Just how secure is your smartphone? Are the Feds listening in on you, with each keystroke of the virtual keyboard or whisper into the handset's microphone? We will not really know for sure, but fret not -- the people's champion, Edward Snowden, has come up with an interesting device that is capable of warning the handset's owner as to whether the iPhone's radios are snitching on you.
Remember the time when Edward Snowden met up with a gaggle of reporters in a Hong Kong hotel room as he chose that place to share all of the goings-on at the NSA? Well, he did make a rather unusual request -- to place their handsets in the fridge so that any kind of radio signals which could be used to activate the devices' microphones or cameras remotely will be silenced.
Was that an example of extreme paranoia? Not quite, as Edward Snowden and well-known hardware hacker Andrew "Bunnie" Huang has come up with an iPhone modification that puts to bed any kind of potential smartphone radio surveillance issues, and you do not have to lug around a hotel mini-bar with you.
The MIT Media Lab was the location of choice this time around for Snowden Huang to unveil designs for a case-like device which will be intricately wired into your iPhone's innards. This device will then get to work by monitoring any kind of electrical signals that are sent to its internal antennas. The whole idea is so that such a device will be able to perform constant checks on your device's radios whenever they are transmitting.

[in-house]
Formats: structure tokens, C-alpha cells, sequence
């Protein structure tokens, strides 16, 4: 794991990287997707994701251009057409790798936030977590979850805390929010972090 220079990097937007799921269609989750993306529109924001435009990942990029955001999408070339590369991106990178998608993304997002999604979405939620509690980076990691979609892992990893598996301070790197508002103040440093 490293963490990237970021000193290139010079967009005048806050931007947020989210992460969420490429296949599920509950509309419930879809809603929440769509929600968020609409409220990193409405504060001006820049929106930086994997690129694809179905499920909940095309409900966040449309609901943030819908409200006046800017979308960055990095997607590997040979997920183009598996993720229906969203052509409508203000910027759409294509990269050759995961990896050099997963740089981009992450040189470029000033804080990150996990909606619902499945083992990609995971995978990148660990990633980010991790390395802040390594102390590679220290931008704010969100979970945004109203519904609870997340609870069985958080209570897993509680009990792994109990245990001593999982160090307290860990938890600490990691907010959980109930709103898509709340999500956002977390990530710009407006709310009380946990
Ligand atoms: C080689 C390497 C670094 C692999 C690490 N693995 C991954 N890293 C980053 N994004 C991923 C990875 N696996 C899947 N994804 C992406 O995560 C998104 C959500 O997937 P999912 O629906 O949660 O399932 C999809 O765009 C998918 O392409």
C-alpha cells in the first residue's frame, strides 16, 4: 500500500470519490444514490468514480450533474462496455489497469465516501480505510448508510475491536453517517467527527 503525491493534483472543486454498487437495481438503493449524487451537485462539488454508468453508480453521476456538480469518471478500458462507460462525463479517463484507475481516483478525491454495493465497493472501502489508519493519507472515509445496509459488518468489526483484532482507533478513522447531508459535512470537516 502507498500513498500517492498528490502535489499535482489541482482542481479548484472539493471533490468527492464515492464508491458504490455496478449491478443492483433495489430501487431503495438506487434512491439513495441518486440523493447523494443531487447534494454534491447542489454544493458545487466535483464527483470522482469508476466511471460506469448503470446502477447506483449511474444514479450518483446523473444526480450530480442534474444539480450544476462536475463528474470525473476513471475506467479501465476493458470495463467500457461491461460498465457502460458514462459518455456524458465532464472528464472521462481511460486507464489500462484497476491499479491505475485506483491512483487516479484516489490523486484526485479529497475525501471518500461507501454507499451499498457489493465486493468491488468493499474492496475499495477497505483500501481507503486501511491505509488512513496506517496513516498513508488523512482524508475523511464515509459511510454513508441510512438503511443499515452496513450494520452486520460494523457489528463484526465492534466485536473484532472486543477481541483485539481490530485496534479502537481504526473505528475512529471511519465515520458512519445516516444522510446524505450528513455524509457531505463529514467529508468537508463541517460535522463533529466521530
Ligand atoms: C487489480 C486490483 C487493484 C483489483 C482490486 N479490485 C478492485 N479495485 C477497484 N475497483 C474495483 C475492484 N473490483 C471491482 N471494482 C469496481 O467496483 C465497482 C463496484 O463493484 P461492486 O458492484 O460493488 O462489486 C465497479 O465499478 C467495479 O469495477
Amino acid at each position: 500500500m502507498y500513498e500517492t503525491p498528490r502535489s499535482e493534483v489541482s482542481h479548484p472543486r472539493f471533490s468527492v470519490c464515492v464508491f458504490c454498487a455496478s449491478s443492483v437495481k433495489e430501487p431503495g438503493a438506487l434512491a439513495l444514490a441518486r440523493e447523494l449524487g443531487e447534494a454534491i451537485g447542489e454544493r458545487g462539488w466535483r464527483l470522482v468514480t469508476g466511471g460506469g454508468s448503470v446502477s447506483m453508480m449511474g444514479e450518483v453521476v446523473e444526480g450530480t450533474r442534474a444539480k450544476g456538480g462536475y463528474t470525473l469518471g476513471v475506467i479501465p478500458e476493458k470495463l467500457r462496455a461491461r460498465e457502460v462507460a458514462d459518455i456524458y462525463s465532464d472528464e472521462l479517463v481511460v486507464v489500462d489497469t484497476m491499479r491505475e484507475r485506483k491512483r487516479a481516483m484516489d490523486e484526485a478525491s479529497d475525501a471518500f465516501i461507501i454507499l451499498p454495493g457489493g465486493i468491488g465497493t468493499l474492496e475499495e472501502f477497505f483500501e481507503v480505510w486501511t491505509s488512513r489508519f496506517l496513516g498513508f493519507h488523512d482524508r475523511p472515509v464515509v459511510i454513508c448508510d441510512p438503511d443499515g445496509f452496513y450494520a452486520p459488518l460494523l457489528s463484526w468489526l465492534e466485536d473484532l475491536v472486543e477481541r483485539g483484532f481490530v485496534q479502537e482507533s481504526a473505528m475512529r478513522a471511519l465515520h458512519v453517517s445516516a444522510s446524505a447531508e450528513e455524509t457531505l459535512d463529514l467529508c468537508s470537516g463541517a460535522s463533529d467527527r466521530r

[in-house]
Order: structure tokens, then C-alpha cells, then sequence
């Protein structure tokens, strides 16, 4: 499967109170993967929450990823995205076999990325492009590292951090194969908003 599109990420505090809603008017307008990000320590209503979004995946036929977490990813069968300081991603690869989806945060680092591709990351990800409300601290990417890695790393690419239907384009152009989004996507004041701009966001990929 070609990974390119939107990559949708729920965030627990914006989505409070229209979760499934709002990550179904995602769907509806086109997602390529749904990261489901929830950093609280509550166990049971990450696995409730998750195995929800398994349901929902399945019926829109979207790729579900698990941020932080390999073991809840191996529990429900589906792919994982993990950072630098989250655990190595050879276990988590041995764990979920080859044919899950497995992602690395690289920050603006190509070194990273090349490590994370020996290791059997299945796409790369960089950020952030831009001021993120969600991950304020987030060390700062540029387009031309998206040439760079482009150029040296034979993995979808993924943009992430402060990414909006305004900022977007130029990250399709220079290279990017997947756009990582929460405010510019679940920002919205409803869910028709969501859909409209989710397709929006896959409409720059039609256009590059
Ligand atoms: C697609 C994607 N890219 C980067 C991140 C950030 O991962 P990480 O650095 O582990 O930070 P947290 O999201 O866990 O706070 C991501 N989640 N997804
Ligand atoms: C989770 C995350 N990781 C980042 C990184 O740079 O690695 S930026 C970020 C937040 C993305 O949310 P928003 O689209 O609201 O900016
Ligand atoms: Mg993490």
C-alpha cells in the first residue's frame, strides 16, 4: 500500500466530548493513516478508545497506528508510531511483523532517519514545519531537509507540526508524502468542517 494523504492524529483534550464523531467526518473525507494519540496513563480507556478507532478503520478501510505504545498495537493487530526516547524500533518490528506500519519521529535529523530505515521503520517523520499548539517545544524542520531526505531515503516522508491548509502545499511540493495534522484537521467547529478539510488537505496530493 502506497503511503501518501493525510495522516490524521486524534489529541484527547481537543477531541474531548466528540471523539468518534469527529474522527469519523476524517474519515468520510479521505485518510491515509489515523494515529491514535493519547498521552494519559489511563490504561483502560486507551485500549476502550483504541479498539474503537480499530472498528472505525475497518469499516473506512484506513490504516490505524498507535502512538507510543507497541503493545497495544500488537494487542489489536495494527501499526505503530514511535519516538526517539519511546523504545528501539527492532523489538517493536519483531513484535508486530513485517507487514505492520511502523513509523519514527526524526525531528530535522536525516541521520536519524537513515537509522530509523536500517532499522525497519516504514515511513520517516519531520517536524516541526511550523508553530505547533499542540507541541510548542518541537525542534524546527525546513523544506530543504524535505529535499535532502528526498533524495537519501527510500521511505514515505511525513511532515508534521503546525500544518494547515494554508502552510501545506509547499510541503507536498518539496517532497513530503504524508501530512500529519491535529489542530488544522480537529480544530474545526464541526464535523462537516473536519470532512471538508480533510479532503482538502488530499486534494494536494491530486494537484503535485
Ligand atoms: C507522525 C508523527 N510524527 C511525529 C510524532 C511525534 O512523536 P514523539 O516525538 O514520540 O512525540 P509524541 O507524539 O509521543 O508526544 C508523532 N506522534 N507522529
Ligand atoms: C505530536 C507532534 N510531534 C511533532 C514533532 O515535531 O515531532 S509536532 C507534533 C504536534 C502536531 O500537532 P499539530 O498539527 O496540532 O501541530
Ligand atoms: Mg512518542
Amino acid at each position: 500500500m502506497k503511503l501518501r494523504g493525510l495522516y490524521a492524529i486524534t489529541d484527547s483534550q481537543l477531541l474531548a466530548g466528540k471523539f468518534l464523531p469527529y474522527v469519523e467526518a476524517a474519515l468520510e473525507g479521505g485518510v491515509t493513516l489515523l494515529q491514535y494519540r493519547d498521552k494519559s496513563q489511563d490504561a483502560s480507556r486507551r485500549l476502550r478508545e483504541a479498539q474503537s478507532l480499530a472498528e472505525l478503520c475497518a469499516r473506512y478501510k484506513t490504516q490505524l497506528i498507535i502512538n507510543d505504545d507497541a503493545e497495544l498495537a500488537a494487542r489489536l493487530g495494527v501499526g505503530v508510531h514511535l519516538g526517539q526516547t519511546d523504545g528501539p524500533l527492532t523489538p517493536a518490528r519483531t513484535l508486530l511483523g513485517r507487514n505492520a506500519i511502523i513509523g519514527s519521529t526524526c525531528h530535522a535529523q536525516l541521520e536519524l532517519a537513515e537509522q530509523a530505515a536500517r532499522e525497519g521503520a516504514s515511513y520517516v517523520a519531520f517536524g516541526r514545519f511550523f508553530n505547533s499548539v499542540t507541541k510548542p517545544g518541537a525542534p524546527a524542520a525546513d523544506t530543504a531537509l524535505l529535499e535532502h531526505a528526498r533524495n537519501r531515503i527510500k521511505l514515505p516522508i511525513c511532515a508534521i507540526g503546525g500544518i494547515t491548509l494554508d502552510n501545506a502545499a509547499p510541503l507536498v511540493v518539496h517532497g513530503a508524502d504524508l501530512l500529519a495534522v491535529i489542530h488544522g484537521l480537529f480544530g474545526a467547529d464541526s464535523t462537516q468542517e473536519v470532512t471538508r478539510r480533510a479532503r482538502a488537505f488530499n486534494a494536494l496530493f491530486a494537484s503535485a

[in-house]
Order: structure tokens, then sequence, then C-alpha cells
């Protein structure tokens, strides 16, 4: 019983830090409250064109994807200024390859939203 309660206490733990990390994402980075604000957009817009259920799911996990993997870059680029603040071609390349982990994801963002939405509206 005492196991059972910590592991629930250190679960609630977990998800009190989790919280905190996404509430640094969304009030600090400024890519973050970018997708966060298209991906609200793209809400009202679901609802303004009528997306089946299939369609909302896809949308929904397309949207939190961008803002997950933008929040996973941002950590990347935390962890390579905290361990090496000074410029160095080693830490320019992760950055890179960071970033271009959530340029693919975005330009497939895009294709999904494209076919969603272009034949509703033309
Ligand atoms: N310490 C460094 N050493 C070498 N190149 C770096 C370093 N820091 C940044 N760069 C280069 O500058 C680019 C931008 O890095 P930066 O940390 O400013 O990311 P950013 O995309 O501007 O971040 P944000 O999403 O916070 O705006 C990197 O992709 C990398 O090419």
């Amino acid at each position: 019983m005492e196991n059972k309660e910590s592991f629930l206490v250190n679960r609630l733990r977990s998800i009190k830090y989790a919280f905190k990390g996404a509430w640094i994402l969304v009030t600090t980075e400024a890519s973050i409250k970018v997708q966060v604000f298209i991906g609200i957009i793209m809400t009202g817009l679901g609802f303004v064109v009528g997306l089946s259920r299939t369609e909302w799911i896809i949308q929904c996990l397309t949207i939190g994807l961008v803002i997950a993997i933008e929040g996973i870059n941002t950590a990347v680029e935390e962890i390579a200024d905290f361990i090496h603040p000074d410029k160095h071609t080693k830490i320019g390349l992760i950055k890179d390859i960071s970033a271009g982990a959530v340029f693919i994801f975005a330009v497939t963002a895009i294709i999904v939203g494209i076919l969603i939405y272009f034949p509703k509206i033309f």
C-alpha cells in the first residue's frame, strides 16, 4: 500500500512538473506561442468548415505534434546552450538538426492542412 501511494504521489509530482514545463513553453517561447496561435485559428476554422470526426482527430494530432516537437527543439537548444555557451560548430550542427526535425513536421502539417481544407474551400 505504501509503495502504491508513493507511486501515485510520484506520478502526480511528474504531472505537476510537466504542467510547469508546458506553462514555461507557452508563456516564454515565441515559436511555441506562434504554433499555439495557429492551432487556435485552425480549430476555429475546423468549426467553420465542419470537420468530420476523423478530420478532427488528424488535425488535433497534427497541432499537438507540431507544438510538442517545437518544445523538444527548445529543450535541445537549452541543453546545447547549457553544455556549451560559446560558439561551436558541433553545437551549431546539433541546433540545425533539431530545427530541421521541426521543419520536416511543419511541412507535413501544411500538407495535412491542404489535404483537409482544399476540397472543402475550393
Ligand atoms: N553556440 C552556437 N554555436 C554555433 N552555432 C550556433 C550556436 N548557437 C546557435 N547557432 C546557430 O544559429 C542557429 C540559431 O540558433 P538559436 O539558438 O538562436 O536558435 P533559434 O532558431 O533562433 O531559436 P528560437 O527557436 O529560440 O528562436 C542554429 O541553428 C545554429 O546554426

In other words, it is a whole lot more secure and trustworthy as opposed to simply turning your handset on to "airplane mode". After all, there has been examples of devices in "airplane mode" being hacked and spoofed before. With such a guarantee of strong privacy for smartphone owners, those who might think that they are being checked on or eavesdropped will be able to sleep better at night.
Not only that, smartphone owners who want to ensure that their handsets are shielded from government-funded adversaries who are stocked to the nines with all sorts of James Bond-like hacking and surveillance tools can jump aboard this bandwagon. Reporters are not forgotten her, as they too, can bring their respective communication devices with them into countries that are less than friendly, without having to reveal their existing location by accident or design.
Snowden mentioned to the MIT Media Lab crowd via video stream, "One good journalist in the right place at the right time can change history. This makes them a target, and increasingly tools of their trade are being used against them." Huang continued, "They're overseas, in Syria or Iraq, and those [governments] have exploits that cause their phones to do things they don't expect them to do. You can think your phone's radios are off, and not telling your location to anyone, but actually still be at risk."
The device is right now known as the "introspection engine" for the iPhone 6, and the add-on would function as more than an external battery case in addition to a tiny mono-color display, working as a miniature, form-fitting oscilloscope of sorts.